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INDONESIA: Increase in criminalisation of human rights defenders in 2008

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munir_campaign.jpgInside is a translated and edited version of a press release issued by Imparsial (Indonesian Human Rights Monitor), WALHI (Indonesian Forum for Environment), HRWG (Human Rights Working Group), Federasi KontraS and KASUM (Committee of Action Solidarity for Munir) on 12 September, in conjunction with the death anniversary of human rights activist Munir Thalib Said.

In memory of human rights defenders and Munir's death anniversary, 7 September 2008: HRDs in Indonesia MUST be protected. United NationsSpecial Representative of the Secretary-General on Human Rights Defenders Hina Jilani's visit to Indonesia in June 2007 has yet to be greeted with improvement in the protection of HRDs in Indonesia. Ideally, the role of the country is fulfilling, protecting and promoting human rights in Indonesia is very much needed by HRDs.

HRDs becoming victims (human rights violations) in the line of duty has colored much of 2008. Criminalisation is one of the methods often used by the government to entrap HRDs who are considered "from overseas".

The violations include: 'flash' murder, restriction to freedom of expression and assembly; the work of HRDs are often prevented by using intimidation and stigmatisation and labeling HRDs as provocateurs, communists, foreign agents, separatists and anti-nationalist. In fact, the UN Declaration on HRD on 9 December 1998 (UN General Assembly resolution 24/144) makes it compulsory for states to guarantee the protection of HRDs.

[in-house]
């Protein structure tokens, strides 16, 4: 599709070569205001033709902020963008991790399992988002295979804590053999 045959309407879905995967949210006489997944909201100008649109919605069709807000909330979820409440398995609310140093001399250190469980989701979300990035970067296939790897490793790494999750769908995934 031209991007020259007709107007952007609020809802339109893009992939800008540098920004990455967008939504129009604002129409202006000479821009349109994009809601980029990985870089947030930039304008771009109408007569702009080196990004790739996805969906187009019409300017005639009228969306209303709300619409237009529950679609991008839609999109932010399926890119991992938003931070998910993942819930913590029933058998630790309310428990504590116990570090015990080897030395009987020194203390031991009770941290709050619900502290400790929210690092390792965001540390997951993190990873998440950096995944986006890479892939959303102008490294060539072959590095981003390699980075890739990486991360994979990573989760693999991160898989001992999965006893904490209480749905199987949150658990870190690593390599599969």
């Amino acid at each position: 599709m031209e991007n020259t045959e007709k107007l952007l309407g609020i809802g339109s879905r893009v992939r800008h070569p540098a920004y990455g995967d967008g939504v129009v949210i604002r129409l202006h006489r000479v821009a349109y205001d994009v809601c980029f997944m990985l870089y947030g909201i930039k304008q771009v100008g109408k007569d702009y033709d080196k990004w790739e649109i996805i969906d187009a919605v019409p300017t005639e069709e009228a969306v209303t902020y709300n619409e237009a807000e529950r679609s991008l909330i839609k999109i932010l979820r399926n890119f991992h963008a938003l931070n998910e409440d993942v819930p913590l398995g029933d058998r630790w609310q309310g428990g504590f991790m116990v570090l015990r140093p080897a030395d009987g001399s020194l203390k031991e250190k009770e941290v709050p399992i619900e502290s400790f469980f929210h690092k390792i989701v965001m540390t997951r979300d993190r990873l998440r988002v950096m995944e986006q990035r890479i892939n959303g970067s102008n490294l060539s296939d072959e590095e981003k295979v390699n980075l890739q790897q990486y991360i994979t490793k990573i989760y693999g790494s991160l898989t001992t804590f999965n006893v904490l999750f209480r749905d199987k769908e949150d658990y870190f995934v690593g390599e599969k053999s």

Munir's murder on 7 September 2004 by conspirators suspected to be involved in high level BIN (National Intelligence Body) – among them are Mayjen TNI Muchdi Purwopranjono, Deputy V BIN – during Megawati Soekarnoputri reign in power, shows the increasing susceptibility of HRDs to violence by state apparatus and the much needed protection for HRDs so that they can carry out their duties properly.

 In conflict areas such as Aceh, HRDs are still criminalised by using laws related to sedition and joint destruction of property (pengrusakan barang secara bersama-sama).

In Papua, HRDs have been murdered, criminalised for organising events against state policies, and books banned, indicating the government's increased fear and suspicion towards the work of HRDs, to the extent that it is justifiable for the government to violate laws (in order to deal with HRDs).

In Jakarta, journalists are criminalised with imprisonment, heavy fines and forced apologies, for reasons such as "insulting the Attorney General's office and general authority. This form of criminalisation violates journalists' rights to opinion.

Based on data provided by Walhi, on July and August 2008, 86 HRDs – Runtu (6); Sumut (42); Bima NTB (17); Sultra (1); Cilacap (17); Jabar(3) – were arrested and abused by police.

Threats against HRDs in 2008 also include civil society groups, for example, on the anniversary of the Constitution at Tugu Monas, more than 50 people were abused by police, who were not prepared to maintain peace as they were supposed to.

The 7 September memorial was agreed by a number of community representatives in the Indonesian HRD Declaration on the same date in 2005.

The groups urged the government to:

  • Speed up the drafting of protection laws for HRDs in line with the HRD Declaration and address all laws which violate the Declaration;
  • Not prevent the efforts of HRDs to promote and develop human rights in Indonesia;
  • Investigate completely the conspirators of Munir's murder and crime against other HRDs in Indonesia;
  •  Stop the efforts to criminalise HRDs as mentioned above.